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The use of the acute:chronic workload ratio (A/C) has received a growing interest in the past 2 years to monitor injury risk in a variety of team sports.1 ,2 This ratio is generally computed over 28 days (ie, load accumulated during the current week/load accumulated weekly over the past 28 days), using both internal (session-rate of perceive exertion (Session-RPE)×duration) and external (tracking variables, often Global Positioning System (GPS)-related, such as high-speed running and acceleration variables) measures of competitive and training load. While the potential benefit of such a metric is straight forward for practitioners, there remain several limitations to (1) the assessment of relative external load and in turn, injury risk in players differing in locomotor profiles and (2) the effective monitoring of overall load across all training and matches throughout the year. In turn, these limitations likely compromise the usefulness of the A/C ratio in elite football (soccer).
Assessing player's locomotor profile and relative external load.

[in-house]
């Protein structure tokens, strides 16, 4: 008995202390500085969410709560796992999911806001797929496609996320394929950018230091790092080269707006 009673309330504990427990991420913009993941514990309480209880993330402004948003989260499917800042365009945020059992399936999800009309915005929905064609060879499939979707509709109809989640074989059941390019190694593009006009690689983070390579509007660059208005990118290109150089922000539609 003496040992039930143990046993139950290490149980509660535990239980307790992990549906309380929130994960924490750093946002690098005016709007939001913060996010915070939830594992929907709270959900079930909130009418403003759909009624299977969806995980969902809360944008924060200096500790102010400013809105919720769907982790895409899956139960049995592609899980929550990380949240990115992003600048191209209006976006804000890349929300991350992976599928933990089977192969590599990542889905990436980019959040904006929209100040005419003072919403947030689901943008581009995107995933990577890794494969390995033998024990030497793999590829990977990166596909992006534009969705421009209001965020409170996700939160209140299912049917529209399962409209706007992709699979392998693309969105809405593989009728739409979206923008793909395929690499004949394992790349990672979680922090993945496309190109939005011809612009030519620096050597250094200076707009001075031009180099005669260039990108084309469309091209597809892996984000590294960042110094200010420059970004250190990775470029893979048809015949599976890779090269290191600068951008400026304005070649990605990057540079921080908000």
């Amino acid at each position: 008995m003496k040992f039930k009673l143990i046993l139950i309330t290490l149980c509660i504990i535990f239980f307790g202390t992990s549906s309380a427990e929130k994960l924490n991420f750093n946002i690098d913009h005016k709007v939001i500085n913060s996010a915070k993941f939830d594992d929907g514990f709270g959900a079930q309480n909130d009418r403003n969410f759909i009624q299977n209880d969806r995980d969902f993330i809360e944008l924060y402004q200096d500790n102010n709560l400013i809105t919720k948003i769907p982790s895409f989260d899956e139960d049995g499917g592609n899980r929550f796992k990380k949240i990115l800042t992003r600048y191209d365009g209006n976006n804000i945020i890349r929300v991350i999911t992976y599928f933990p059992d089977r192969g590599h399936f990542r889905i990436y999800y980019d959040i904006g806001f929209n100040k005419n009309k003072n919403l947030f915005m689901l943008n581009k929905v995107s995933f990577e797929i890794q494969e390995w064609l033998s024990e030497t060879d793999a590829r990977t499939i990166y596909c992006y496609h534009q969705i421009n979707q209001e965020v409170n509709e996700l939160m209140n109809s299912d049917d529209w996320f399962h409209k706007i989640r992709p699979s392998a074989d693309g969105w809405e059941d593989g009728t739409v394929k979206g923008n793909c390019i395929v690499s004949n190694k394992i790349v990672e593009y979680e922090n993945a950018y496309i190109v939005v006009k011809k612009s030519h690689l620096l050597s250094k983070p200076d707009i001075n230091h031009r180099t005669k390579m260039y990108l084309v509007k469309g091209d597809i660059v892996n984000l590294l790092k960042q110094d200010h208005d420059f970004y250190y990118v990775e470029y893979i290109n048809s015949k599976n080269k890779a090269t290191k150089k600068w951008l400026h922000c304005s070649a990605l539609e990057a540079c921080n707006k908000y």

Speed: Considering that subtle differences in sprinting intensity such as high (85–95% of maximal sprinting speed) versus very high-speed running (>95%) may have important implications with regard to injury risk and prevention,3 the individualisation of high-speed running zones may be important. However, such a sprint-intensity classification requires the use of players' maximal sprinting speed as a reference, which is very rarely assessed in elite players. Therefore, considering the large variations in locomotor profiles between players within the same team, the use of absolute (fixed) speed thresholds to define high-speed running zones may limit the sensitivity of the A/C ratio with respect to high-speed running load3 and in turn, injury risk.
Fitness: Considering that fitness testing (eg, maximal aerobic speed) is also rare in professional football, and considering the clear impact of fitness on injury risk,4 it is difficult to …
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